» Full Dark, No Stars - Stephen King's new novella questions mankind's ability to trust others.
[02.21.2011 by Bridget Doyle]


 » The Top 30 Albums of 2010 - Fashionably, fabulously late, our favorite music (and believe me, there was a LOT) of 2010, the year that some have called the best year for music ever. And only some of those fools work here. Plenty of usual suspects, lots of ties and a few surprises that I won't spoil, including our unexpected #1.
[12.24.2010 by The LAS Staff]


 » Live: Surfer Blood/The Drums at Lincoln Hall, Chicago, IL - Remember when Weezer used to put together records that you could sing along to and rock out to? That's what Surfer Blood's show was like!
[11.04.2010 by Cory Tendering]

Music Reviews

Screaming Females - Castle Talk
»Screaming Females
Castle Talk
Don Giovanni
Trent Reznor & Atticus Ross - The Social Network [Original Soundtrack]
»Trent Reznor & Atticus Ross
The Social Network [Original Soundtrack]
The Null Corporation
Deerhunter - Halcyon Digest
Halcyon Digest
No Age - Everything in Between
»No Age
Everything in Between
Sub Pop
Robyn - Body Talk Pt. 1/ Body Talk Pt. 2
Body Talk Pt. 1/ Body Talk Pt. 2
The Walkmen - Lisbon
»The Walkmen
Fat Possum
The Evening Descends
Dead Oceans

Rating: 9/10 ?

February 4, 2008
I recently returned from a work trip to Paris, France, my first foray into the wider world outside of North America. One of the most important things I learned during my short time abroad is that crazy people exist everywhere. It may take a day or two to get accustomed to the language barrier and the different traditions of a foreign land, but soon enough you'll see that insanity runs rampant across the globe. Whether it be a vagrant arguing with himself on a street corner, or a woman talking on her cell phone while crossing the street - through traffic and against the green light (oblivious to the cars screeching to a panicked halt in order avoid hitting her) - early indicators of a man-made apocalypse exist all around us, no matter where we are… But are belligerence and soliloquies signs of a species destined to a doom of their own creation, or are they simply signs of life for people who buck life in a by-the rules, cookie-cutter world? Individuality may be difficult to find on a planet of over six billion people, but at least there are people (crazy people?) making an attempt at it.

In the United States, Oklahoma seems to produce a particular type of maniac, ones capable of turning their insanity into fruitful albums. Perhaps there is little else to do for Okies slightly askew - the Flaming Lips, Starlight Mints and Chainsaw Kittens all hail from the Sooner State and have all released peculiar and interesting (to say the least) albums. Having come fully into the odd light of their panhandled state, Evangelicals have stepped it up a notch with their second album, an effort proving them truly worthy of a place at the table that Wayne Coyne built.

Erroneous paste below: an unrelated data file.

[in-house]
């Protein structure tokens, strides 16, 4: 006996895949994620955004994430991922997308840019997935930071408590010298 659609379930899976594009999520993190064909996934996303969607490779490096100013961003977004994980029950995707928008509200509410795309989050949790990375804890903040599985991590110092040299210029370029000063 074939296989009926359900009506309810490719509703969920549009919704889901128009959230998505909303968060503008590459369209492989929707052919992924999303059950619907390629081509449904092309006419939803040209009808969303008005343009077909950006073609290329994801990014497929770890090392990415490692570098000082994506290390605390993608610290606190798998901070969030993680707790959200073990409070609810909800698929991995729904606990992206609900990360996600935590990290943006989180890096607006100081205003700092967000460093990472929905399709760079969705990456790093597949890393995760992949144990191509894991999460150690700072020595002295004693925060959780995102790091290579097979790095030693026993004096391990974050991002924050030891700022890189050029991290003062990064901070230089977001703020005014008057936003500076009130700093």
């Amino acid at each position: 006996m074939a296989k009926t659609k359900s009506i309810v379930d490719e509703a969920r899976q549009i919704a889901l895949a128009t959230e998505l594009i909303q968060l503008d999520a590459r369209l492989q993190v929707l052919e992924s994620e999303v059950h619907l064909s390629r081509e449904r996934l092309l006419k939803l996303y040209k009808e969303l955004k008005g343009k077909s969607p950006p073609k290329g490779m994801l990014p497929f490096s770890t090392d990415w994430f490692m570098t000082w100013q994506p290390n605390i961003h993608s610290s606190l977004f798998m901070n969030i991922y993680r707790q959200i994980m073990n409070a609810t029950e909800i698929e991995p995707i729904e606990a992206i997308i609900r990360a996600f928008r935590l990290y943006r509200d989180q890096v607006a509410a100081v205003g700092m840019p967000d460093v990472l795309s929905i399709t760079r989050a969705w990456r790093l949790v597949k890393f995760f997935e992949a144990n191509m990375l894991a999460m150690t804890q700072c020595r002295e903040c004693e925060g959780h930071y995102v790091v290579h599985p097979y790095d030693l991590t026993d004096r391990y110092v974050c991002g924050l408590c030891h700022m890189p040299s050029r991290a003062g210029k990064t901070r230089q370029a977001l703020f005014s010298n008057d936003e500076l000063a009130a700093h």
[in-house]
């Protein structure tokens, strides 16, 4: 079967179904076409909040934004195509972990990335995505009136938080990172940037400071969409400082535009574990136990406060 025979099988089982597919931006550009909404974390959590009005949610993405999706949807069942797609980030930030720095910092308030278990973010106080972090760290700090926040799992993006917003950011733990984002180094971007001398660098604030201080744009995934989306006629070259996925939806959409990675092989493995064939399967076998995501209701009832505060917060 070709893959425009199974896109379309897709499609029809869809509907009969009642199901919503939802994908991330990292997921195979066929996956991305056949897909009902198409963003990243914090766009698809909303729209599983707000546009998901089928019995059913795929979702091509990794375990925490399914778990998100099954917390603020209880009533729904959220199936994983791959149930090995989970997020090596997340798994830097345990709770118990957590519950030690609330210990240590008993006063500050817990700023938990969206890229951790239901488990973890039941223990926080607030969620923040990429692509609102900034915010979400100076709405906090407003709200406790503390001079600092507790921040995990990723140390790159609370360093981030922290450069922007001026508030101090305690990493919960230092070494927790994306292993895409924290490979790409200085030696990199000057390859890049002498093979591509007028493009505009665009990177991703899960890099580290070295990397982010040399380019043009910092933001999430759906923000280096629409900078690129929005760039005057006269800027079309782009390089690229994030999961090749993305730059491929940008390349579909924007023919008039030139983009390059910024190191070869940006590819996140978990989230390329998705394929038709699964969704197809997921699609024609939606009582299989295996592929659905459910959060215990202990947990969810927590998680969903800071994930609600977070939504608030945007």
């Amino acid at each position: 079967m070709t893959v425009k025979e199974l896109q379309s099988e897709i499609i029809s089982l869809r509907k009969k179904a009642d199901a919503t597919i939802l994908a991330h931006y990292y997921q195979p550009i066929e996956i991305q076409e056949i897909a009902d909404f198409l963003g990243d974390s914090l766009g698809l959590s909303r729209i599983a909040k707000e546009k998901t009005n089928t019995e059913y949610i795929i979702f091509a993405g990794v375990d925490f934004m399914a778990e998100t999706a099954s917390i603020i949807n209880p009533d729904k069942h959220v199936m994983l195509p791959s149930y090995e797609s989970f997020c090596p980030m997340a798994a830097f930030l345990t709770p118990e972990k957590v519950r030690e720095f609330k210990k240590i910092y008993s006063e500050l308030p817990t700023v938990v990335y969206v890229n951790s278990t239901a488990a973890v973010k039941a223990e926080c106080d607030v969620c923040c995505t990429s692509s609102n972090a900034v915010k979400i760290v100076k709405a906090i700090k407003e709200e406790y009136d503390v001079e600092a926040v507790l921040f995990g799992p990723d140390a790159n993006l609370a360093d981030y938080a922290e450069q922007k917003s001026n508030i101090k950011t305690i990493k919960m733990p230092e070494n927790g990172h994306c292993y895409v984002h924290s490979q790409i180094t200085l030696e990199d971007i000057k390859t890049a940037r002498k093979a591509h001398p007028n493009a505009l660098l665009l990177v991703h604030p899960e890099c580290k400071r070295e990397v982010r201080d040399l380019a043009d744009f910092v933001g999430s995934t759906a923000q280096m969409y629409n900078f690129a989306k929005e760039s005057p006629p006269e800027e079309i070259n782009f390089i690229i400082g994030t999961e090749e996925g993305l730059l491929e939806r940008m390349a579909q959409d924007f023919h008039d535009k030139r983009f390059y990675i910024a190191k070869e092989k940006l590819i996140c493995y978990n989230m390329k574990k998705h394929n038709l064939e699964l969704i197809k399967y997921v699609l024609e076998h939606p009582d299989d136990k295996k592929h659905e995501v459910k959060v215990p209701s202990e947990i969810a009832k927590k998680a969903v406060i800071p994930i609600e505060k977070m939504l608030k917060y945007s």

On The Evening Descends, the Norman-based quartet use lo-fi B-movie quality sound effects, layers upon layers of music, and a host of effects pedals to concoct a wicked potpourri, in the process churning out a soundtrack to the trippiest nightmare you will hopefully never have. Or, if you prefer one of those old-school anecdotal name-checking analogies, it would do the band no wrong to compare their sound on this album to that of the Shins and Menomena, alternately fist-fighting and making out, in the fogged-up depths of a Chevy Nova parked atop the cracked, weed-riddled asphalt of a decrepit drive-in theater, circa 1979.

Right out of the gate the album's title track - with muffled voices and feedback interrupted by a piercing scream and a lovely chant of the band's name - attempts a what-to-expect safety briefing to ease the brunt of the pending ramshackle ride into Crazytown. As far as introductions go it borders on disturbing, but it's perfectly in line for the rest of The Evening Descends. The off-camber greeting is immediately followed-up by "Midnight Vignette" and "Skeleton Man," a back-to-back pairing of highlights that send different types of shivers right out the speakers and down the spine. Some jaded been-there-heard-that types may consider the four young men of Evangelicals as graduates of the musical school taught by influential Chicago pre-emo darlings Cap'n Jazz, with their off-balanced emotional pop and talk-sing vocals, but when the fuzzed-out layers of keys and guitars coalesce it becomes more likely that these guys skipped school altogether, electing instead to chill in a daisy field and absorb all that Iron Butterfly had to offer. It's probably safe to say there's a combination of both at work in this band.

While music in general - and the independent-slash-underground variety in particular - has seen a lot of creative genre bending over the last few years, few bands have managed to blend so many divergent sounds and styles together to make such an interesting, great-sounding, and cohesive [key word] record as Evangelicals have with The Evening Descends. Anyone who makes it through the album once unscathed is recommended to do an about-face and start again at the beginning. Subsequent romps through The Evening Descends will reveal different things (and, in the gasping comprehension, unavoidable comparisons will be made to the kookiest bands around), but one thing can be understood universally from the get-go: Evangelicals are weird.

Reviewed by Bob Ladewig
Having been introduced to good music by his sister in the early years, Bob Ladewig has been searching out all the best in indie music ever since. He also rides a skateboard and performs/directs comedy shows and, like all great men, he\'s afraid of really growing up.

See other reviews by Bob Ladewig



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